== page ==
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loneranger

9 October 2013, Bing Crosby Theater

The first thing Sherman Alexie said when he took the podium was, “It’s always good to be home. You can’t beat getting to relive unresolved childhood issues.” I knew after that lead in that I could expect witty cynicism and dry humor from this celebrated author, and I was not disappointed. He spent a large portion of his monologue making fun of everything from Republicans to male yoga teachers. But he balanced it out by mocking his own faults – his temper and narcissistic tendencies, and also his chest hair – to the riotous laughter of the audience. There was one particular anecdote in which he described his attempt to reach for a packet of peanut brittle that was only a few feet away without leaving his hotel bed. It was a simple story, but it was humorous and relatable, which allowed me to see him as a human being, and not just a literary mastermind.

As a reservation Indian, Alexie has a unique perspective that is rarely voiced, so it was interesting to hear his take on issues concerning religion, politics, and race. I also noticed a theme of identity throughout the stories he recounted. For example, he expressed his derision toward parents who name their children after themselves, which led into his declaration that adults should be able to choose a new name for themselves – a name that they have earned, not that they were assigned. I also liked Alexie’s use of the phrase, “algebra of identity” when it comes to describing ancestry. Alexie himself is 13/16ths Indian.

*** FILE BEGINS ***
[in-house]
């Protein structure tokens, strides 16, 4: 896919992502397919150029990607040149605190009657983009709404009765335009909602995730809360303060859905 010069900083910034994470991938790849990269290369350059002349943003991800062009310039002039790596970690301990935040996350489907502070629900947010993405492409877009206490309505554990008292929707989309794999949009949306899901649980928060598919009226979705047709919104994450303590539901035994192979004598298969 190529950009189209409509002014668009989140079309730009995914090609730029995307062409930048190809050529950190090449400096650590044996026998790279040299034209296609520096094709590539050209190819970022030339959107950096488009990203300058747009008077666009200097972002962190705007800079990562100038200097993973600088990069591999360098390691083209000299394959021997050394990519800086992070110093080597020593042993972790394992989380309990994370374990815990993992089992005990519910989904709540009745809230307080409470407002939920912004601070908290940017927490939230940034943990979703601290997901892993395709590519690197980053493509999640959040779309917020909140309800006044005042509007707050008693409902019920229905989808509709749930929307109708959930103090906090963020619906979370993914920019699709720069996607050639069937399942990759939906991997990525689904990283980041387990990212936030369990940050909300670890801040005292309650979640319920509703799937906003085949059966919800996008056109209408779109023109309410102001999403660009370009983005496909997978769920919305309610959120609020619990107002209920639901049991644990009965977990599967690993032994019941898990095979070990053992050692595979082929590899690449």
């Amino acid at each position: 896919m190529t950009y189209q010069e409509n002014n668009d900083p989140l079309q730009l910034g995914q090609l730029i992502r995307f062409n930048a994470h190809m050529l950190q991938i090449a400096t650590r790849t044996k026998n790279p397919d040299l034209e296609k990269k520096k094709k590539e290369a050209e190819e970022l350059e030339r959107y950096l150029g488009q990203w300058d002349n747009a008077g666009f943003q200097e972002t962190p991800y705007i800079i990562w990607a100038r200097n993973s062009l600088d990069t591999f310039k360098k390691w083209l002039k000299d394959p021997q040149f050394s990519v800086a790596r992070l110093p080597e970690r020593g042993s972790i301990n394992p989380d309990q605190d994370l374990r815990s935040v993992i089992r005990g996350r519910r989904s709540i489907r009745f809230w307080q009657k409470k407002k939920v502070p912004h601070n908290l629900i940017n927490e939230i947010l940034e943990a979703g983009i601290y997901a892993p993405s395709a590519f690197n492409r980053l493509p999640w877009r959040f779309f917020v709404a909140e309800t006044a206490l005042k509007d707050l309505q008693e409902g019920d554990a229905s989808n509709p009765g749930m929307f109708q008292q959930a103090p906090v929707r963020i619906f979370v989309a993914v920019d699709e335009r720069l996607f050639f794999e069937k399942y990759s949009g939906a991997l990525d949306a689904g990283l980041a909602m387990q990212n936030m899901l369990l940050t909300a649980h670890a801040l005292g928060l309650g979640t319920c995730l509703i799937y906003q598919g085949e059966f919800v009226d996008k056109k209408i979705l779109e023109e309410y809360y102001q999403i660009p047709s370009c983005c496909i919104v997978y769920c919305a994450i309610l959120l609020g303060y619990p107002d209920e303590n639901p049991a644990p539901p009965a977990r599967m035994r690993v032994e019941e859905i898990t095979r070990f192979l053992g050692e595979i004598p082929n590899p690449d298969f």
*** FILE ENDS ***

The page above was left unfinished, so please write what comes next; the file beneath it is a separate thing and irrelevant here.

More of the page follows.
Alexie spent most of his stage time regaling the audience with jokes and comedic anecdotes, but he did read a few poems and one short story. My favorite was a grouping of poems called, “Possible Epitaphs for my Tombstone.” The one that stood out to me the most simply states, “An Indian’s life is a series of losses, but at least I died of natural causes.” This somber sentence reveals a heap of emotions – grief, guilt, anger, acceptance – and epitomizes a significant facet of Alexie’s identity.

Hannah Brenneman is a senior English major at Whitworth University. She originally hails from Colorado Springs, CO and spends much of her free time filling out crossword puzzles, playing the oboe, and watching BBC dramas.